USCIS shares helpful tips for successful DACA renewals: U.S. Citizenship and Immigration Services (USCIS) recently shared helpful tips to ensure that the DACA renewal process goes smoothly for everyone. More than 600,000 individuals have received an initial two year grant of deferred status and a work permit that is renewable. USCIS is mailing renewal reminder notices to DACA recipients 180 days before the expiration date of their current period of deferred action to ensure sufficient time to prepare renewal requests. Individuals who have a pending renewal request and want to check on the status of the renewal after it has been pending for more than 105 days can visit egov.uscis.gov/e-request or call the National Customer Service Center at 1-800-375-5283 (TDD for the hearing impaired: 1-800-767-1833). Help spread the word about DACA renewals by sharing our blog post with more tips. 

 Two years ago this Saturday, the Senate passed bipartisan comprehensive immigration reform legislation: This Saturday, June 27 marks the two year anniversary of the Senate overwhelmingly voting in favor of passing immigration reform legislation. The Republican leadership in the House of Representatives never allowed for any votes on comprehensive immigration reform bills, so the prospects of a version of the senate bill getting to the president’s desk came to an end at the close of the 113th Congress.  Our colleagues at the Center for American Progress published a report highlighting all the ways that our country would benefit if the House of Representatives had acted to pass legislation. “So what would the country look like today had S. 744 become the law of the land? Put simply, millions of people would be on their way to permanent legal status and citizenship, thousands of families across the nation would be together, and the U.S. economy would see significant gains.”

California’s Legislature Shows That It Can Work for the People

California is leading the way once again. This time it’s doing so with provisions in its budget that benefits its most vulnerable residents.

The 2015–2016 budget, which was approved last week, included $380 million to create a State Earned Income Tax Credit (EITC), an especially important provision that NCLR vigorously supported. During our recent California Latino Advocacy Day, representatives from NCLR Affiliates met with lawmakers to show their support for AB 43, the EITC bill. This was the right thing for California to do. While the state and much of the country have recovered since the Great Recession, low- and middle-income working families, especially Latino households, have struggled to follow suit. The disparity is borne out by the statistics, which show that the bottom three-fifths of the state’s income distribution has stagnated, while the top fifth has grown by 52 percent.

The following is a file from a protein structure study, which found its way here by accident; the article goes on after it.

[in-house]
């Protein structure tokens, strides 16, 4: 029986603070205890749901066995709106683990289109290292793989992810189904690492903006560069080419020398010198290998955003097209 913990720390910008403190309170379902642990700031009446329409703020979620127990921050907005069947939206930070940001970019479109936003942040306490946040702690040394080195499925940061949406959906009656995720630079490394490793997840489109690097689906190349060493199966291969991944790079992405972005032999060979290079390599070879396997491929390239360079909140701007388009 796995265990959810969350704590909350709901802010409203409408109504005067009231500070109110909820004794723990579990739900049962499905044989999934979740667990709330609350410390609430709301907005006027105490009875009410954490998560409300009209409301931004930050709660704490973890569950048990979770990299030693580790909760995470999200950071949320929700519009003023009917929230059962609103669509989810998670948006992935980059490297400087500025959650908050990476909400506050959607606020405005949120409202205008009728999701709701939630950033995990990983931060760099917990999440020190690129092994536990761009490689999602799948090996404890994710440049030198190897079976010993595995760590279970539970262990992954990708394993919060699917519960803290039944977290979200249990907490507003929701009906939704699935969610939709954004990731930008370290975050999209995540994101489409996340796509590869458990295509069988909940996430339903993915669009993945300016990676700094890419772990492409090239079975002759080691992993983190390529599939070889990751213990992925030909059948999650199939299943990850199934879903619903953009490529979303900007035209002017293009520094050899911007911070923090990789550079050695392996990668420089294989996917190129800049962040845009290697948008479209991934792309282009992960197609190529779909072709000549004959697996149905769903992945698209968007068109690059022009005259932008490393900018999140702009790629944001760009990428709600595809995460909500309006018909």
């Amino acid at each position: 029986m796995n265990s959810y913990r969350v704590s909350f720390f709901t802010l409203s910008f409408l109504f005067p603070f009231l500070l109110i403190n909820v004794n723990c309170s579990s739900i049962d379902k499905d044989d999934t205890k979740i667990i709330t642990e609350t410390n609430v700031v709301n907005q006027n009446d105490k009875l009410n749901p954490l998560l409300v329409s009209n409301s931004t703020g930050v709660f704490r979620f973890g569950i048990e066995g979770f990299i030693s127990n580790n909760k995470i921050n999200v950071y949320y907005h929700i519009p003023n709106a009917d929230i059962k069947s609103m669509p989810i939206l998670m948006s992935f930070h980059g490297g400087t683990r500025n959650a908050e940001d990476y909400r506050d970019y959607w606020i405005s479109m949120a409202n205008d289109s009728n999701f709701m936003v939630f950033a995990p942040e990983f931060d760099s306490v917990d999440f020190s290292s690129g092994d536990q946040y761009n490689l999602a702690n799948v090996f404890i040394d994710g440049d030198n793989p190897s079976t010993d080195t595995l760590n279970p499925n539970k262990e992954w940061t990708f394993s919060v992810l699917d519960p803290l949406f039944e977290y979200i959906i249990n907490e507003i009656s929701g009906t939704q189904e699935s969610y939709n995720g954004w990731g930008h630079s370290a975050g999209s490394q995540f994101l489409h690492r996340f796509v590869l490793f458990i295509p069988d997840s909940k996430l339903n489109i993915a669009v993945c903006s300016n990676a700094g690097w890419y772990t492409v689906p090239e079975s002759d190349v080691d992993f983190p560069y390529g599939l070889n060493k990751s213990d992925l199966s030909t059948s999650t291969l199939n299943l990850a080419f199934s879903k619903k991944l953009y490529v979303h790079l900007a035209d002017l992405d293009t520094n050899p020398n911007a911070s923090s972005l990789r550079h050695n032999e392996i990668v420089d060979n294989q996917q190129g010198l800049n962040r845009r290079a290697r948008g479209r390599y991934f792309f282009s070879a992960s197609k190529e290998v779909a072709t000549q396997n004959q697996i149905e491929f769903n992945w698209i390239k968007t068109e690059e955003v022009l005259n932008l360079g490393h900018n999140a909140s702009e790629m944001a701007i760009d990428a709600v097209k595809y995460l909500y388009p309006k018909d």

The EITC is a smart solution that the federal government and 25 other states have implemented to lift more people out of poverty. Researchers have long cited the federal EITC as one of the most effective tools for reducing poverty across the country. In fact, from 2010 to 2012, the federal EITC put 1.3 million people above the poverty line in California alone. The legislature’s passage of the state EITC also underscores the need to extend the federal EITC and the Child Tax Credit, which will expire in 2017. Congress should follow California’s lead by working in a bipartisan manner to protect two of the most successful antipoverty measures this country has ever known.

We were also glad to see $15 million allocated for the One California proposal. This wise investment in community-based education, outreach, and application assistance for both deportation relief and citizenship will advance immigrant inclusion and prosperity across the state. Further, investing in a director of immigrant integration within Governor Jerry Brown’s administration offers a key opportunity for the state to develop a thoughtful, long-term strategy to fully include and honor our diverse immigrant communities.

In the health care arena, the legislature also made history when it included $40 million to expand the state’s Medi-Cal program to undocumented children, It is estimated that 170,000 young people under 19 could qualify for the expansion. Speaking at a news conference, Senate President Pro Tem Kevin De Leon said, “We are the first legislative body—we are the first state in the union—to invest in children without legal status. With this budget, we’re saying that immigrants matter, irrespective of who you are or where you’re from.”